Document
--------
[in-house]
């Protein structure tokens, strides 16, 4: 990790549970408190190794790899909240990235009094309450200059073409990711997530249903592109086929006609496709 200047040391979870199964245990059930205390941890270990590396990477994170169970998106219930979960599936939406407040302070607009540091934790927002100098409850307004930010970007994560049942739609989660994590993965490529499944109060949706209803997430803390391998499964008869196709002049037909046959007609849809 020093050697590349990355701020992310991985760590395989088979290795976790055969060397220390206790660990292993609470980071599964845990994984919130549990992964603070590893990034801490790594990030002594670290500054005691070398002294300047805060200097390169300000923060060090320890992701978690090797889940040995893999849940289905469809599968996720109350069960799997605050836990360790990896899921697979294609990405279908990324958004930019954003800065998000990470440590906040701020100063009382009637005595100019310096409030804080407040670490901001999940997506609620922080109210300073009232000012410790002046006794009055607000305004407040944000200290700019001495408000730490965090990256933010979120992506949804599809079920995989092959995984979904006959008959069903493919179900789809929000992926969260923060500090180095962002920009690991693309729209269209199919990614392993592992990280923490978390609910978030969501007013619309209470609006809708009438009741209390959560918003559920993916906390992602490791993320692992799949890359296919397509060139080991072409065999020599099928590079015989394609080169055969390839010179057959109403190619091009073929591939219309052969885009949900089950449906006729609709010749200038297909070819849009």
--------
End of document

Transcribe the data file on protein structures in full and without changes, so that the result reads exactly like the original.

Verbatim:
[in-house]
């Protein structure tokens, strides 16, 4: 990790549970408190190794790899909240990235009094309450200059073409990711997530249903592109086929006609496709 200047040391979870199964245990059930205390941890270990590396990477994170169970998106219930979960599936939406407040302070607009540091934790927002100098409850307004930010970007994560049942739609989660994590993965490529499944109060949706209803997430803390391998499964008869196709002049037909046959007609849809 020093050697590349990355701020992310991985760590395989088979290795976790055969060397220390206790660990292993609470980071599964845990994984919130549990992964603070590893990034801490790594990030002594670290500054005691070398002294300047805060200097390169300000923060060090320890992701978690090797889940040995893999849940289905469809599968996720109350069960799997605050836990360790990896899921697979294609990405279908990324958004930019954003800065998000990470440590906040701020100063009382009637005595100019310096409030804080407040670490901001999940997506609620922080109210300073009232000012410790002046006794009055607000305004407040944000200290700019001495408000730490965090990256933010979120992506949804599809079920995989092959995984979904006959008959069903493919179900789809929000992926969260923060500090180095962002920009690991693309729209269209199919990614392993592992990280923490978390609910978030969501007013619309209470609006809708009438009741209390959560918003559920993916906390992602490791993320692992799949890359296919397509060139080991072409065999020599099928590079015989394609080169055969390839010179057959109403190619091009073929591939219309052969885009949900089950449906006729609709010749200038297909070819849009």